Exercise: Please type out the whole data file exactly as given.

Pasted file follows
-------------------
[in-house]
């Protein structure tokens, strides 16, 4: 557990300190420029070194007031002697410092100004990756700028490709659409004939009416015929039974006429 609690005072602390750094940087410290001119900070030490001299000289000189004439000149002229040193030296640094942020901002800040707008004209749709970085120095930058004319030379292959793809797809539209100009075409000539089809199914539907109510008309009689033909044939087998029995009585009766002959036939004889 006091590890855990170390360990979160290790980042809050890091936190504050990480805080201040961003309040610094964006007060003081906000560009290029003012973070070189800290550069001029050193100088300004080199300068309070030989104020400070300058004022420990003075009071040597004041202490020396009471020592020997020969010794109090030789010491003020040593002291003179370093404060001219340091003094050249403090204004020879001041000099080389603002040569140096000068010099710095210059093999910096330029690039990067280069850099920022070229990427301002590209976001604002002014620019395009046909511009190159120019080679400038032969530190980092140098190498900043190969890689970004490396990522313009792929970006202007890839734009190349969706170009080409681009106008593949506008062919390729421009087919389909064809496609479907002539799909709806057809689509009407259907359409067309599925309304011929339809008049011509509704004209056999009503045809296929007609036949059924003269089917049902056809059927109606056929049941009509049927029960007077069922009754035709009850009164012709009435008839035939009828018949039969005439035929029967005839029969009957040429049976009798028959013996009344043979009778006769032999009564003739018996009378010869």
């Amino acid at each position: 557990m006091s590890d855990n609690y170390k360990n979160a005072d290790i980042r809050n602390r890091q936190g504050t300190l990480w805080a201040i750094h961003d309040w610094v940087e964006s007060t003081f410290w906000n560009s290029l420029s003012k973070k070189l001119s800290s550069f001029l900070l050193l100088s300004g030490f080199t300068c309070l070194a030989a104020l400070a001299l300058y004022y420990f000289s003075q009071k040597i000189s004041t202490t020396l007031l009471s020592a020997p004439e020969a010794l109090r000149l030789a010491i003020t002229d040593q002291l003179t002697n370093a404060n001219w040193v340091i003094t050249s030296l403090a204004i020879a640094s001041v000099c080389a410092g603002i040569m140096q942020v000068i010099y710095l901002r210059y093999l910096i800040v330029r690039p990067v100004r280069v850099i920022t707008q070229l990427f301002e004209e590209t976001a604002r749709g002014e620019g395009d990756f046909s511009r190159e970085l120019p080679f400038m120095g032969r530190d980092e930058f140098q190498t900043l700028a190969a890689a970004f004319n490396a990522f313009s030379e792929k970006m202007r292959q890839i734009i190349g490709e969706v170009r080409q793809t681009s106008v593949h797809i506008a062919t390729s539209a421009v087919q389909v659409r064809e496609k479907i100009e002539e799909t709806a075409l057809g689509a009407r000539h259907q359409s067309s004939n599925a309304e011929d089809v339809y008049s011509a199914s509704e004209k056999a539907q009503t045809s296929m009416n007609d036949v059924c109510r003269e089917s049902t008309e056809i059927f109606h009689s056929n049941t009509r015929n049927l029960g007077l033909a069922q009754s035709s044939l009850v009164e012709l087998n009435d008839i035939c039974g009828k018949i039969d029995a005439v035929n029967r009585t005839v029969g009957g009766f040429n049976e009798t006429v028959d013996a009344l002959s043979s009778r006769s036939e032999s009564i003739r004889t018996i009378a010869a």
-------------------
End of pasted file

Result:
[in-house]
């Protein structure tokens, strides 16, 4: 557990300190420029070194007031002697410092100004990756700028490709659409004939009416015929039974006429 609690005072602390750094940087410290001119900070030490001299000289000189004439000149002229040193030296640094942020901002800040707008004209749709970085120095930058004319030379292959793809797809539209100009075409000539089809199914539907109510008309009689033909044939087998029995009585009766002959036939004889 006091590890855990170390360990979160290790980042809050890091936190504050990480805080201040961003309040610094964006007060003081906000560009290029003012973070070189800290550069001029050193100088300004080199300068309070030989104020400070300058004022420990003075009071040597004041202490020396009471020592020997020969010794109090030789010491003020040593002291003179370093404060001219340091003094050249403090204004020879001041000099080389603002040569140096000068010099710095210059093999910096330029690039990067280069850099920022070229990427301002590209976001604002002014620019395009046909511009190159120019080679400038032969530190980092140098190498900043190969890689970004490396990522313009792929970006202007890839734009190349969706170009080409681009106008593949506008062919390729421009087919389909064809496609479907002539799909709806057809689509009407259907359409067309599925309304011929339809008049011509509704004209056999009503045809296929007609036949059924003269089917049902056809059927109606056929049941009509049927029960007077069922009754035709009850009164012709009435008839035939009828018949039969005439035929029967005839029969009957040429049976009798028959013996009344043979009778006769032999009564003739018996009378010869």
């Amino acid at each position: 557990m006091s590890d855990n609690y170390k360990n979160a005072d290790i980042r809050n602390r890091q936190g504050t300190l990480w805080a201040i750094h961003d309040w610094v940087e964006s007060t003081f410290w906000n560009s290029l420029s003012k973070k070189l001119s800290s550069f001029l900070l050193l100088s300004g030490f080199t300068c309070l070194a030989a104020l400070a001299l300058y004022y420990f000289s003075q009071k040597i000189s004041t202490t020396l007031l009471s020592a020997p004439e020969a010794l109090r000149l030789a010491i003020t002229d040593q002291l003179t002697n370093a404060n001219w040193v340091i003094t050249s030296l403090a204004i020879a640094s001041v000099c080389a410092g603002i040569m140096q942020v000068i010099y710095l901002r210059y093999l910096i800040v330029r690039p990067v100004r280069v850099i920022t707008q070229l990427f301002e004209e590209t976001a604002r749709g002014e620019g395009d990756f046909s511009r190159e970085l120019p080679f400038m120095g032969r530190d980092e930058f140098q190498t900043l700028a190969a890689a970004f004319n490396a990522f313009s030379e792929k970006m202007r292959q890839i734009i190349g490709e969706v170009r080409q793809t681009s106008v593949h797809i506008a062919t390729s539209a421009v087919q389909v659409r064809e496609k479907i100009e002539e799909t709806a075409l057809g689509a009407r000539h259907q359409s067309s004939n599925a309304e011929d089809v339809y008049s011509a199914s509704e004209k056999a539907q009503t045809s296929m009416n007609d036949v059924c109510r003269e089917s049902t008309e056809i059927f109606h009689s056929n049941t009509r015929n049927l029960g007077l033909a069922q009754s035709s044939l009850v009164e012709l087998n009435d008839i035939c039974g009828k018949i039969d029995a005439v035929n029967r009585t005839v029969g009957g009766f040429n049976e009798t006429v028959d013996a009344l002959s043979s009778r006769s036939e032999s009564i003739r004889t018996i009378a010869a």